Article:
The Sun: Chernobyl Meltdown Gave Petrov Cancer
By NEIL SYSON
CANCER-stricken soccer star Stiliyan Petrov is a victim of nuclear radiation from the Chernobyl disaster, a doctor for his national team has said.
The Aston Villa captain — known as Stan — was just six when a toxic plume from the exploding Ukranian energy plant fell over Bulgaria in 1986.
Radiation in the northern area of Montana where he grew up was 1,000 to 1,300 above normal levels, according to Dr Mihail Iliev, Bulgaria's team medic for 20 years.
But Dr Iliev, 61, said leaders of the former Communist state did not tell the population about the danger as they harvested vegetables.
He said: "It was in the late spring, the population was eating fresh radioactive vegetables and other foods. Many people who were kids back then suffered cancer because of this.
"We called them The Chernobyl Kids. Most were born in the same region as Stiliyan."
Petrov, 32, was diagnosed with acute leukaemia after feeling tired during a Premier League game.
Dr Iliev said: "There are no other cases of such illness in this family, that is why I think Stiliyan is a victim of the old communist regime's lack of information when the nuclear reactor at Chernobyl exploded, and the radioactive cloud came to our country."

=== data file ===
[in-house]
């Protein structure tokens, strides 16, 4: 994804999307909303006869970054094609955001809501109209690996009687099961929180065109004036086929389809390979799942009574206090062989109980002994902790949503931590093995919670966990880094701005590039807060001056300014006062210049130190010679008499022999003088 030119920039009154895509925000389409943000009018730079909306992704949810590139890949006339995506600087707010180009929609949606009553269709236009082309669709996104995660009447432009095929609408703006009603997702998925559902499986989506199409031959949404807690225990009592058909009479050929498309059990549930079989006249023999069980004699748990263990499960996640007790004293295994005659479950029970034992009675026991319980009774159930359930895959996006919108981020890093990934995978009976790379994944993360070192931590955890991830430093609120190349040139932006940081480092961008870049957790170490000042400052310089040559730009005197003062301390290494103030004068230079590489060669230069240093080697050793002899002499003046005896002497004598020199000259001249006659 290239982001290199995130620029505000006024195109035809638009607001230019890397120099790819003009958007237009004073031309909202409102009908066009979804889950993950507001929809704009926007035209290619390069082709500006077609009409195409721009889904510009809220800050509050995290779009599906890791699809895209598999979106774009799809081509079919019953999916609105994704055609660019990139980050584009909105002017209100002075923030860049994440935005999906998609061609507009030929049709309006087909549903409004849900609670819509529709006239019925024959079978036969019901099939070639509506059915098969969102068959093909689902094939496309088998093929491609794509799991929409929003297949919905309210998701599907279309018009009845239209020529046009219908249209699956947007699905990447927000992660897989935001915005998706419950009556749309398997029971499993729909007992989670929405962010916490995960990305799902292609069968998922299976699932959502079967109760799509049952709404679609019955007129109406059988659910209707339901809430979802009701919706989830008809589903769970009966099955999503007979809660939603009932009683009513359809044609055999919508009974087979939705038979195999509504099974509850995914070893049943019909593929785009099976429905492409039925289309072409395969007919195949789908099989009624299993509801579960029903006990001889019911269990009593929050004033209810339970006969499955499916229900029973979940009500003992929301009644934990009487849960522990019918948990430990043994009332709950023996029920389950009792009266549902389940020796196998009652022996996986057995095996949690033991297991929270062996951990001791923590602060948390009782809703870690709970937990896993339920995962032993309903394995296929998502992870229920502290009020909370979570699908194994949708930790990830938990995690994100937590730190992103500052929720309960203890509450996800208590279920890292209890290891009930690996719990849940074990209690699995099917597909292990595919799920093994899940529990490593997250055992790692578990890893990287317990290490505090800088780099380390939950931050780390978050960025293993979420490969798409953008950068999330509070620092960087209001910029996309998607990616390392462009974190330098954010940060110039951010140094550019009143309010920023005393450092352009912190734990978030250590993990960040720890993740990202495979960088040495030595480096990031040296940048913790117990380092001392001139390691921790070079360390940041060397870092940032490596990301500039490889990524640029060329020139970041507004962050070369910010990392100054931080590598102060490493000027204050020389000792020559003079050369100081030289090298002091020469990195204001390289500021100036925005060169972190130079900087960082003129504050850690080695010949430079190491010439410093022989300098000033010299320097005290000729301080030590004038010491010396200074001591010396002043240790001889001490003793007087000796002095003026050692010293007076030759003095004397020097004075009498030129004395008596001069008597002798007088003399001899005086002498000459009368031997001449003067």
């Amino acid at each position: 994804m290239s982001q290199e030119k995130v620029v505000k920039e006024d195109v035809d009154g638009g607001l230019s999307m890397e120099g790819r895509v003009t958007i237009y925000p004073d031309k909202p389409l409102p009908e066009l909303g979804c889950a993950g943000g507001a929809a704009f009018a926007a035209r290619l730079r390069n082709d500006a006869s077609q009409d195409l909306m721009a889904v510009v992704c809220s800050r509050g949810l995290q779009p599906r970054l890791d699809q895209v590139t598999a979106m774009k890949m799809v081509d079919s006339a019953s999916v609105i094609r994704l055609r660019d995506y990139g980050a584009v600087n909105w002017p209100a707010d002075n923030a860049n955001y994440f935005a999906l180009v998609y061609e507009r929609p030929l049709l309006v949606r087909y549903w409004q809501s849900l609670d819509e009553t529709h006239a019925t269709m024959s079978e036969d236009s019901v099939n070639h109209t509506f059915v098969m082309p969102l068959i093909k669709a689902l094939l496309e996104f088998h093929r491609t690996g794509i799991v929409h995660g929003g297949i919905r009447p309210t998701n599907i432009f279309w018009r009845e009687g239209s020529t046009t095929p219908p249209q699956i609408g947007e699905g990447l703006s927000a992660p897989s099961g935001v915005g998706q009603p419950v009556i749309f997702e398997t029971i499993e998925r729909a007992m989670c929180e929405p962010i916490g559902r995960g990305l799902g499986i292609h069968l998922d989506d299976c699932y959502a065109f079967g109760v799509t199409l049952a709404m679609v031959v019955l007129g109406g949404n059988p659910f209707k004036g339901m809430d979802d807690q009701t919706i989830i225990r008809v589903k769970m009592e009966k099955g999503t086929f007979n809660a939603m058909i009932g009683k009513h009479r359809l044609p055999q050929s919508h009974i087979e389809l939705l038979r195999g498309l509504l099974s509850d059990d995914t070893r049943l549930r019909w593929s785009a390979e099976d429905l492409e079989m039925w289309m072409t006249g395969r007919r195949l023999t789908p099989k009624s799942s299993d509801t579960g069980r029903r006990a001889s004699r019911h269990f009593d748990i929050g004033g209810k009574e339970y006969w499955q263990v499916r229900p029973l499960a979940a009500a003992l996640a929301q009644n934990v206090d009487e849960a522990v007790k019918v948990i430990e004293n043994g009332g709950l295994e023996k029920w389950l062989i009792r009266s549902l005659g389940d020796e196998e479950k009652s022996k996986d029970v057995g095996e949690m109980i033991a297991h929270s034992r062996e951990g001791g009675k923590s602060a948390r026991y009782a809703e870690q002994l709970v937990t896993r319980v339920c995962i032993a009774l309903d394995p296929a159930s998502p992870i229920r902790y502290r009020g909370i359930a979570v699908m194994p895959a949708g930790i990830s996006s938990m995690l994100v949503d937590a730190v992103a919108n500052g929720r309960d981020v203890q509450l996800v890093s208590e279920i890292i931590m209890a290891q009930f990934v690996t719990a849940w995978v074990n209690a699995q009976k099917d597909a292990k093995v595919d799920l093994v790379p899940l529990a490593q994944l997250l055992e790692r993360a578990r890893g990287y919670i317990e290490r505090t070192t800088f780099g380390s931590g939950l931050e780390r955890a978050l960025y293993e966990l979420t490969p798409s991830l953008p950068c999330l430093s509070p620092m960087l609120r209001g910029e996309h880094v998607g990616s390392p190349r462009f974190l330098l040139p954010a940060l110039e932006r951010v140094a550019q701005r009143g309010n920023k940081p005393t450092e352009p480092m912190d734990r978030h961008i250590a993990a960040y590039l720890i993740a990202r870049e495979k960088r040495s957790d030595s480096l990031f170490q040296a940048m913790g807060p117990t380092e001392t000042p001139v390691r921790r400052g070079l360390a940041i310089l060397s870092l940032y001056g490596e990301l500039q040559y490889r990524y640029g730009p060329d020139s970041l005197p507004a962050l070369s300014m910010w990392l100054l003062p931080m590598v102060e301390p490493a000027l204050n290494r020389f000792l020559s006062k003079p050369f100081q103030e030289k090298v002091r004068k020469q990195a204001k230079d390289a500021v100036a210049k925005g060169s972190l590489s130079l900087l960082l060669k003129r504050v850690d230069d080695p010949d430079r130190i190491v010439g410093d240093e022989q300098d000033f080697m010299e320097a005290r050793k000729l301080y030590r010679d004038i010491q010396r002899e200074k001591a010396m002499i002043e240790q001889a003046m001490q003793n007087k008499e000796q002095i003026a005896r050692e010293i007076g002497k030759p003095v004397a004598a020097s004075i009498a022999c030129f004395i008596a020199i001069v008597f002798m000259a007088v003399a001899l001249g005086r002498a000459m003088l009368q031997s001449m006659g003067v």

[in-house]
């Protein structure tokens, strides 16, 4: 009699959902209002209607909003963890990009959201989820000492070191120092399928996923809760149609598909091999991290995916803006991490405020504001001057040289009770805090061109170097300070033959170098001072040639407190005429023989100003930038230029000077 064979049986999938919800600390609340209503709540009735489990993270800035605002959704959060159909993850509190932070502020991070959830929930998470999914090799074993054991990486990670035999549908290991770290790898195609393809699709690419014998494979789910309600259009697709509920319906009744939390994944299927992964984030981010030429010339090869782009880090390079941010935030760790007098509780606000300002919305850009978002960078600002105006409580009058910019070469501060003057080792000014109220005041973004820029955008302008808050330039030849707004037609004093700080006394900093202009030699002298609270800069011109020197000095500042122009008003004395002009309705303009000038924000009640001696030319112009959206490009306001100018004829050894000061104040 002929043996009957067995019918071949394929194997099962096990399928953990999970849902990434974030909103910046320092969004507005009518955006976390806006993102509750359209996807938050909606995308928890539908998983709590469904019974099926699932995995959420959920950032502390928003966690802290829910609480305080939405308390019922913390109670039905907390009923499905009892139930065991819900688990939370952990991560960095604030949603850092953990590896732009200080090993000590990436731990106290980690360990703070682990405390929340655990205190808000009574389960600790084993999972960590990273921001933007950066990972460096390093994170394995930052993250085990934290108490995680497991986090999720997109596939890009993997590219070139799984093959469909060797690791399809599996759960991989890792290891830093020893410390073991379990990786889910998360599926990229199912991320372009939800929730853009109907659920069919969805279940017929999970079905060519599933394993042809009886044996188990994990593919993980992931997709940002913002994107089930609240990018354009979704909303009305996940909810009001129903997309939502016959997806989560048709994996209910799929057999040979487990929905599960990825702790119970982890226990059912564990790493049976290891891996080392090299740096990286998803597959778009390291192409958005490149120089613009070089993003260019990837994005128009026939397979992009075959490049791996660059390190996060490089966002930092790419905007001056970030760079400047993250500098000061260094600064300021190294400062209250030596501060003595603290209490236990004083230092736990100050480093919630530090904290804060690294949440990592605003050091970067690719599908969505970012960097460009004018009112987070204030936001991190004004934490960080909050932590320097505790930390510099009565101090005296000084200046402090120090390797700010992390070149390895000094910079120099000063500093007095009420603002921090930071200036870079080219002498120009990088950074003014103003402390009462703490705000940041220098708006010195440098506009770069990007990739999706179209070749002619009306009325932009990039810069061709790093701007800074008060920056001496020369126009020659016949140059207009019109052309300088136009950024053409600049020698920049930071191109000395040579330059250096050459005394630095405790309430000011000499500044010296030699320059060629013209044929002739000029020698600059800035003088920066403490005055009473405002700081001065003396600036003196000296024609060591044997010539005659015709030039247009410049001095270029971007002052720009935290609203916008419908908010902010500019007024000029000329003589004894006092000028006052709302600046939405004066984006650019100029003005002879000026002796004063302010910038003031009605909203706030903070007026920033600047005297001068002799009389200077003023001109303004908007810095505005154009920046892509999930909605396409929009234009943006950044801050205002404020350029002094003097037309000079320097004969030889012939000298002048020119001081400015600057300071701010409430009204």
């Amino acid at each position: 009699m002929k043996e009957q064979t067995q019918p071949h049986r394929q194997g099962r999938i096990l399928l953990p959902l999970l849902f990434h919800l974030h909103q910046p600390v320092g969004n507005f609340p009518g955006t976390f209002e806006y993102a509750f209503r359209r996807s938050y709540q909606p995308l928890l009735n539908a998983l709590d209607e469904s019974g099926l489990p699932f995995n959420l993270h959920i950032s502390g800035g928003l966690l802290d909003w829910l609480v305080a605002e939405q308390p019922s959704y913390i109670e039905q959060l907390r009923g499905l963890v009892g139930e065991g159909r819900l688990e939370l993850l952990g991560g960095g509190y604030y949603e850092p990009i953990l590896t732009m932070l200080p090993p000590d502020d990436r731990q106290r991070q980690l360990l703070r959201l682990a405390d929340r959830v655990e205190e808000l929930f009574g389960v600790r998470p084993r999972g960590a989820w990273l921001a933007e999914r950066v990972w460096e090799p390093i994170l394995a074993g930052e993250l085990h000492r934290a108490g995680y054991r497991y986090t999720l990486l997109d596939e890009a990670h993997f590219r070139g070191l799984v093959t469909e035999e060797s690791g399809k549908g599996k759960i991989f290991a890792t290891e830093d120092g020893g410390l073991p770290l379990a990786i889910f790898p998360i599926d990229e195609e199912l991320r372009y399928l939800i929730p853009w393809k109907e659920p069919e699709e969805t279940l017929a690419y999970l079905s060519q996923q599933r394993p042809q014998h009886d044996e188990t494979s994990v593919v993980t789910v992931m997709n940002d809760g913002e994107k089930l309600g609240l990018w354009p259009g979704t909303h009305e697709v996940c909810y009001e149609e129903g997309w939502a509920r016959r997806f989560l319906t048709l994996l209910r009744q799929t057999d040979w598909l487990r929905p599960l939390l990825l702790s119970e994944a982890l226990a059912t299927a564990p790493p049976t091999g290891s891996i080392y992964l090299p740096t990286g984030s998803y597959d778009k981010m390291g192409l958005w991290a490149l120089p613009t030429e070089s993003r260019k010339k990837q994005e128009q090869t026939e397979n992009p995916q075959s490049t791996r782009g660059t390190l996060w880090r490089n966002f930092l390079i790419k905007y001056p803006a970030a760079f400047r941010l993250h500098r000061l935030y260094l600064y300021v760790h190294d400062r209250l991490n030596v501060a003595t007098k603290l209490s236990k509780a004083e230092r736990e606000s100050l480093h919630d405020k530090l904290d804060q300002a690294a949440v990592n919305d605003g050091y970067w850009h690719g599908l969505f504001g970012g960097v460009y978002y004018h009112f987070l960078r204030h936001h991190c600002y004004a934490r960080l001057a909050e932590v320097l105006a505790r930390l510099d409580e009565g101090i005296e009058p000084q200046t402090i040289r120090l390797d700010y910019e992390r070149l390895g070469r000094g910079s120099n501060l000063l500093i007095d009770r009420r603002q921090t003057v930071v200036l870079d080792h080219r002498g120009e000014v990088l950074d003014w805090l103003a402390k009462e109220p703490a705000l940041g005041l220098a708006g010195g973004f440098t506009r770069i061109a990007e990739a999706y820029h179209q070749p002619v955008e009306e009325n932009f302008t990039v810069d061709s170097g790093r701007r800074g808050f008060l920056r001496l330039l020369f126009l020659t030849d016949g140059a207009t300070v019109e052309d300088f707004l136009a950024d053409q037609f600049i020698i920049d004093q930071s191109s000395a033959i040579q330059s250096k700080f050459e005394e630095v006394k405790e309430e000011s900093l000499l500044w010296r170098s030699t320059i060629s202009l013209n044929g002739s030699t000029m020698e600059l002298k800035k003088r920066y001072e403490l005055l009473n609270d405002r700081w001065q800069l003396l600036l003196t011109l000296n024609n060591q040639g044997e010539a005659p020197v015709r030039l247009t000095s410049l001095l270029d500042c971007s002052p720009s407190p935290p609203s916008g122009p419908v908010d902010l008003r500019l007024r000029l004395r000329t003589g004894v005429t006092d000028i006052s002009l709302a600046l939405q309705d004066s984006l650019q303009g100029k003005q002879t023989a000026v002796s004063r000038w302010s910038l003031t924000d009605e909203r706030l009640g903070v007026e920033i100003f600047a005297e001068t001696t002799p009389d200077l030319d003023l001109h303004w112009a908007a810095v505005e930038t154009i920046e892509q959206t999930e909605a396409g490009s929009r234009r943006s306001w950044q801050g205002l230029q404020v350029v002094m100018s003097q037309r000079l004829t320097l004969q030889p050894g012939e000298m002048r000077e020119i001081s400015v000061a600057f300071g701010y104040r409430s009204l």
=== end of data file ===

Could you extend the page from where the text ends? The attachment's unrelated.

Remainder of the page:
Chernobyl is just 650 miles from Bulgaria's capital Sofia.
After the disaster, Bulgarians reported seeing "a strangely- coloured sky of eerie shades".
Radiation caused widespread genetic birth defects in the former Soviet Union.
The Union of Concerned Scientists says it will eventually cause 50,000 cancer cases, half of them fatal. Campaign group Greenpeace believes the cancer figure will be 200,000.
At the time, Bulgaria's leaders toed the Kremlin line and kept quiet — but shipped-in uncontaminated foreign food for their own families. After the fall of dictator Todor Zhivkov, a deputy health minister and former deputy PM were found guilty of criminal negligence in misleading the public and jailed for five years.
- » 'Bulgaria Phone Scammers Rob, Blackmail Elderly'
- » NY Times: Bulgaria Grows Uneasy as Trump Complicates Ties to Russia
- » NY Times: As Support for EU Flags Elsewhere, Bulgaria Sees Its Benefits
- » DW: German Businesses Prefer Trade with Bulgaria over Investment
- » The Economist: Bulgaria, Moldova Presidents 'Less Pro-Russian Than Advertised'
- » AFP: Bulgaria's Radev 'Struck a Chord by Attacking the Status Quo'